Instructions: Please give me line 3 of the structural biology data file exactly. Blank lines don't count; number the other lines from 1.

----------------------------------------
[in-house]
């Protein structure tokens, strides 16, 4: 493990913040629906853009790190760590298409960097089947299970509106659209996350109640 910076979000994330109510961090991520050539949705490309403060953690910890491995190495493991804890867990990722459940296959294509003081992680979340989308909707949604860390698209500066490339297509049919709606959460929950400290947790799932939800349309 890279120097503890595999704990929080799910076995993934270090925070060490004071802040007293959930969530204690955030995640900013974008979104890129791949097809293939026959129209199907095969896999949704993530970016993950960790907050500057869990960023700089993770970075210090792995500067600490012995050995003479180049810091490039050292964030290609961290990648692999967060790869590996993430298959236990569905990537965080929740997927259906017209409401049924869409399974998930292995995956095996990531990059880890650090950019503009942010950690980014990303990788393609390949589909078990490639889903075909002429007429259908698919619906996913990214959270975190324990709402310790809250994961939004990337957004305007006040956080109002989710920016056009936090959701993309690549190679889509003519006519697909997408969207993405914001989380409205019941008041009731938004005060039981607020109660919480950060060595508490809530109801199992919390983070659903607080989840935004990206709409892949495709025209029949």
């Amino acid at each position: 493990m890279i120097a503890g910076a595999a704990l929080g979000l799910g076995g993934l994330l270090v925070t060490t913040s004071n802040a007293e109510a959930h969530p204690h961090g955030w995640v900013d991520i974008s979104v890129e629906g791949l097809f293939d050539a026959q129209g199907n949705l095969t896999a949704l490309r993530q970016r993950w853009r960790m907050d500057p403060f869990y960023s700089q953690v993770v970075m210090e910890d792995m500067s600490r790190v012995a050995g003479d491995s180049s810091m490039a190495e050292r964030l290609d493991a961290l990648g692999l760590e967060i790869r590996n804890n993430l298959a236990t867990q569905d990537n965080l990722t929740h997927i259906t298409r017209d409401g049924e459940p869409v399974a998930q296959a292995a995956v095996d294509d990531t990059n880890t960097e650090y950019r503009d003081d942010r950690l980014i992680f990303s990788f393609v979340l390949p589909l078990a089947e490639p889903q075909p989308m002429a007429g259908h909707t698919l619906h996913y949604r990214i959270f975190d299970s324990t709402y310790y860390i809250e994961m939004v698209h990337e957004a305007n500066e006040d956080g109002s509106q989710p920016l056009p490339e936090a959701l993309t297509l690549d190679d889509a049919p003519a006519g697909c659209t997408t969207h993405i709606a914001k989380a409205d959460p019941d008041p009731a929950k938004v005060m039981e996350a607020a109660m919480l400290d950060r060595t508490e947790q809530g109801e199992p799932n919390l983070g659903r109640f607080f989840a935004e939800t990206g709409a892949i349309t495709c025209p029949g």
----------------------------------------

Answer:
């Amino acid at each position: 493990m890279i120097a503890g910076a595999a704990l929080g979000l799910g076995g993934l994330l270090v925070t060490t913040s004071n802040a007293e109510a959930h969530p204690h961090g955030w995640v900013d991520i974008s979104v890129e629906g791949l097809f293939d050539a026959q129209g199907n949705l095969t896999a949704l490309r993530q970016r993950w853009r960790m907050d500057p403060f869990y960023s700089q953690v993770v970075m210090e910890d792995m500067s600490r790190v012995a050995g003479d491995s180049s810091m490039a190495e050292r964030l290609d493991a961290l990648g692999l760590e967060i790869r590996n804890n993430l298959a236990t867990q569905d990537n965080l990722t929740h997927i259906t298409r017209d409401g049924e459940p869409v399974a998930q296959a292995a995956v095996d294509d990531t990059n880890t960097e650090y950019r503009d003081d942010r950690l980014i992680f990303s990788f393609v979340l390949p589909l078990a089947e490639p889903q075909p989308m002429a007429g259908h909707t698919l619906h996913y949604r990214i959270f975190d299970s324990t709402y310790y860390i809250e994961m939004v698209h990337e957004a305007n500066e006040d956080g109002s509106q989710p920016l056009p490339e936090a959701l993309t297509l690549d190679d889509a049919p003519a006519g697909c659209t997408t969207h993405i709606a914001k989380a409205d959460p019941d008041p009731a929950k938004v005060m039981e996350a607020a109660m919480l400290d950060r060595t508490e947790q809530g109801e199992p799932n919390l983070g659903r109640f607080f989840a935004e939800t990206g709409a892949i349309t495709c025209p029949g």